To address this problem of food insecurity there is need to screen the lesser-known plant seeds for their possible use. In this regard, attention has been focused on underutilised local seeds for possible development and use. There are several underexploited plant seeds in Nigeria with little information about their composition; examples of such plant seeds include Diospyros mespiliformis, Albizia lebbeck, and Caesalpinia pulcherrima. The plants are found throughout the West African Region. They are usually planted as a shade tree. Diospyros mespiliformis is a tree which is 30 m high with a straight bole to over 2 m in girth; the antibacterial and antifungal activities of the compounds isolated from the root have been reported [4, 5]. The fruit of Diospyros mespiliformis has been found edible as this is used in fermented drink and other meals [6]. The physicochemical properties of Caesalpinia pulcherrima and Albizia lebbeck seed oils have been previously reported [7]. They were reported to be good sources of carbohydrates, proteins, fat-soluble vitamins, and minerals [7] but the fatty acid composition, fatty acid distribution in the lipid classes, and the molecular speciation of the triacylglycerol as well as the glycolipid and phospholipids contents of the seed oils of these plants have not been well studied and reported. In continuation of our search for viable seed oils with economic importance, the present study is aimed at studying the composition and possible uses of some selected Nigerian seed oils (Albizia lebbeck, Caesalpinia pulcherrima, and Diospyros mespiliformis).

2. Materials and Methods

2.1. Materials

The seeds (Diospyros mespiliformis, Albizia lebbeck, and Caesalpinia pulcherrima) were harvested from the botanical garden of University of Ibadan, Oyo State, Nigeria. They were identified at the Herbarium Unit, Botany Department of the University of Ibadan. The seeds were manually separated from their pods, ground separately in a laboratory mill, and stored in a cellophane bag at 4°C prior to analysis. Solvents and chemicals used in this study were of analytical grade and were purchased from S.D. Fine Chemicals, Mumbai, India. Silica coated Tin Layer Chromatography (TLC) plates (20 × 20 cm) were procured from Sigma-Aldrich, Chemical Co., Steinheim, Germany.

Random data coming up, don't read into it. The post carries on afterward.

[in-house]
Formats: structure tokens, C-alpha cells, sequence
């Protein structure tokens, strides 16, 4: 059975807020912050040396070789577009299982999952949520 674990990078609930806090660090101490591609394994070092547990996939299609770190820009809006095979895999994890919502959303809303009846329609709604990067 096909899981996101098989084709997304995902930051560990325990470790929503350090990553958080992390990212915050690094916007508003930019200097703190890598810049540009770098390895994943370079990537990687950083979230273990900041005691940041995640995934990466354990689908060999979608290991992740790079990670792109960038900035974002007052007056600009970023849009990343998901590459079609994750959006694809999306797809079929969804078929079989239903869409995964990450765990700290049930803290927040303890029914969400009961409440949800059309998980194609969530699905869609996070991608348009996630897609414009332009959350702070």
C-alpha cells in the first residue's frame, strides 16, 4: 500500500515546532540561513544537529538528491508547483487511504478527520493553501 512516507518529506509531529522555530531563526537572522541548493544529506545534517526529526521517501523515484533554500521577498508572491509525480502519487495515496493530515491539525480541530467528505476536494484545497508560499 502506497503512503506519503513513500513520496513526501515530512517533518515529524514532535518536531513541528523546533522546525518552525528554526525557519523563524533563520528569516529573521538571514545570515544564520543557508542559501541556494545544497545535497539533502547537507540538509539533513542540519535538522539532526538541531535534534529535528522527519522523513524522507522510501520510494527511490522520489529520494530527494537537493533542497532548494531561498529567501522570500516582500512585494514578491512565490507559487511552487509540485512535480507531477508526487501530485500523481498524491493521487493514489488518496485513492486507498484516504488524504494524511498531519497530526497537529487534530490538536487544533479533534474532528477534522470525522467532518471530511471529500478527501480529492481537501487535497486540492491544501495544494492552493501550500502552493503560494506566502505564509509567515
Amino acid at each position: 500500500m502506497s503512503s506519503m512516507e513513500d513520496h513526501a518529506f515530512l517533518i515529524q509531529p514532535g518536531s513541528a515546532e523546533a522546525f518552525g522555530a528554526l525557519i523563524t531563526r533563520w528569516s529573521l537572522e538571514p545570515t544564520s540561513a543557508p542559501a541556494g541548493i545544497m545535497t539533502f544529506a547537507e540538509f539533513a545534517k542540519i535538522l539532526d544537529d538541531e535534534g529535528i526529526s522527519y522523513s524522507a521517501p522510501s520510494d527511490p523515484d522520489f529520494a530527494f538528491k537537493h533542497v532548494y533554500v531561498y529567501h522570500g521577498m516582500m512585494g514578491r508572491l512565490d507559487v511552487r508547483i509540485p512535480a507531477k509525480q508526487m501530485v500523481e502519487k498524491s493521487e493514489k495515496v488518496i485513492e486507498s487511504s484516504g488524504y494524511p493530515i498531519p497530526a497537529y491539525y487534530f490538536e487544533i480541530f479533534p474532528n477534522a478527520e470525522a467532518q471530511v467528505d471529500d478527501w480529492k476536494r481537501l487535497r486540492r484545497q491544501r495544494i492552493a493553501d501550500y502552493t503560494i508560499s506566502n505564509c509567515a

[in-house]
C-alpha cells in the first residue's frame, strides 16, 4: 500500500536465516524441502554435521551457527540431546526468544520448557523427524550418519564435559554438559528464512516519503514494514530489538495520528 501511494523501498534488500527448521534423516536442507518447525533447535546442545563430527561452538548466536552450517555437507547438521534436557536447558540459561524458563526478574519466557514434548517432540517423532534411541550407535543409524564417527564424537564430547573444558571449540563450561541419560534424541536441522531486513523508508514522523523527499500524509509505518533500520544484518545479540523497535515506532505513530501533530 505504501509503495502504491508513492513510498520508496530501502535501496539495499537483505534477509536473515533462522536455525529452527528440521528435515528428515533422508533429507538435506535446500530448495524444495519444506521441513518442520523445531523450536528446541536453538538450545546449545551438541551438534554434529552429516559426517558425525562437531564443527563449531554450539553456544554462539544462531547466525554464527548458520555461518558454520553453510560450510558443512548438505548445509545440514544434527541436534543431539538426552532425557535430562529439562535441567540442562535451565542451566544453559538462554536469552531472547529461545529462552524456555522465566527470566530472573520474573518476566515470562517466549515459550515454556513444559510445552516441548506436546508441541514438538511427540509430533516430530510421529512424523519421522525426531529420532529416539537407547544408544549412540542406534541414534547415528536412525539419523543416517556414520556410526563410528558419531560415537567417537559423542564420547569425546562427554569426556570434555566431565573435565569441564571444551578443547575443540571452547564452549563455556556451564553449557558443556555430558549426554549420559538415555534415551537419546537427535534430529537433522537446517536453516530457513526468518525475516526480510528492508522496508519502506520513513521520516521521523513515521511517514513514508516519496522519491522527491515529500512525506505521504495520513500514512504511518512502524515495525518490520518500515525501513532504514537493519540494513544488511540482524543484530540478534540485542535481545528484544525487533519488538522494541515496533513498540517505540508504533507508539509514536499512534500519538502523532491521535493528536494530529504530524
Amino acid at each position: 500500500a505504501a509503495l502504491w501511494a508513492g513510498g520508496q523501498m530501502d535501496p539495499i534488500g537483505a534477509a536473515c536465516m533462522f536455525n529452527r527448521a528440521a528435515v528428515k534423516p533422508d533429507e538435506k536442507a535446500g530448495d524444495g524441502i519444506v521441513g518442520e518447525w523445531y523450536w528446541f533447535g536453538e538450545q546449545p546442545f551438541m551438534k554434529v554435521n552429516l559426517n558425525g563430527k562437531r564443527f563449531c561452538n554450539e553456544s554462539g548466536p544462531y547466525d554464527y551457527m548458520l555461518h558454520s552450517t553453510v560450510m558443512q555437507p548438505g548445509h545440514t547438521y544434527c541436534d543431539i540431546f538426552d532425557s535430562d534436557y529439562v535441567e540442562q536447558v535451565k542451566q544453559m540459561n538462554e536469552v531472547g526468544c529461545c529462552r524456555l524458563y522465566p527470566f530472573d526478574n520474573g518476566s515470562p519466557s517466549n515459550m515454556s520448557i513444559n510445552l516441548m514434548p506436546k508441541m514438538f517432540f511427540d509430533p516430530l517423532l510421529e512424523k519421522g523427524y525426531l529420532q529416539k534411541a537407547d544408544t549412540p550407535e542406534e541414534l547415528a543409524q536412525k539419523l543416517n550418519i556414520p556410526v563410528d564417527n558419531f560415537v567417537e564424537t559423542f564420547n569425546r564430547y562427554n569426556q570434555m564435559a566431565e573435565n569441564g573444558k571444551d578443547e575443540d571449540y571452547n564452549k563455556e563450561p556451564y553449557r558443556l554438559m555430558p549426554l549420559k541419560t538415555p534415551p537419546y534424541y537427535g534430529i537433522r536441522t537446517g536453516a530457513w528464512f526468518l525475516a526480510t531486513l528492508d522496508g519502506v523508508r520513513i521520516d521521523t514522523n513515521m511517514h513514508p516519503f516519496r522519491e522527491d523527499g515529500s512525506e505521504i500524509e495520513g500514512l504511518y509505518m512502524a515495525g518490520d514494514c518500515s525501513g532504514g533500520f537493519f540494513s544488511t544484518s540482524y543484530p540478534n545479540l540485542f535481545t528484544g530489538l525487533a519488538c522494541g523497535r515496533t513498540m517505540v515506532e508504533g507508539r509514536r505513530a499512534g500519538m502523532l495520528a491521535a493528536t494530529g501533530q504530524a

2.2. Extraction and Fatty Acid Composition of the Oils

Oil was extracted from the seeds of Diospyros mespiliformis, Albizia lebbeck, and Caesalpinia pulcherrima as described by Adewuyi et al. [8]. The oils obtained were analyzed for their fatty acid composition as previously described [9]. Briefly, the fatty acids were determined as fatty methyl esters of the oils which were prepared by refluxing the oils at 70°C for 3 h in 2% sulphuric acid in methanol. Identification of the fatty acids and their composition was carried out on Agilent 6890 N series gas chromatography equipped with FID detector on a split injector. A fused silica capillary column (DB-225, 30 × 0.32 m i.d., J & W Scientifics, USA) was used with the injector and detector temperature maintained at 230°C and 250°C, respectively. The oven temperature was programmed at 160°C for 2 min and finally increased to 230°C at 4°C/min. The carrier gas was nitrogen at a flow rate of 1.5 mL/min. The area percentages were recorded with a standard Chemstation Data System.

2.3. Separation of Lipid Classes and Fatty Acid Distribution

The oils were separated into the different lipid classes (neutral lipids, glycolipids, and phospholipids) on a 1 g scale using silica gel open column chromatography as described by Christie [10]. Neutral lipids, glycolipids, and phospholipids were eluted successively using chloroform, acetone, and methanol, respectively. The lipid fractions were screened by TLC for the identification of components using hexane: ethyl acetate (90 : 10, v/v) as developing solvent for neutral lipids, chloroform: methanol: water (65 : 25 : 4, v/v/v) for glycolipids and phospholipids. The eluted spots were identified using different spray reagents such as iodine vapours for neutral lipids, ammonium molybdate and perchloric acid for phospholipids, and α-naphthol for glycolipids [11]. The individual fractions were pooled, distilled under vacuum to remove solvent, and weighed for quantification. The individual lipid fractions were converted into fatty acid methyl esters by refluxing with 2% sulphuric acid in methanol for 3 h. The methyl esters were later analyzed for fatty acid composition using GC.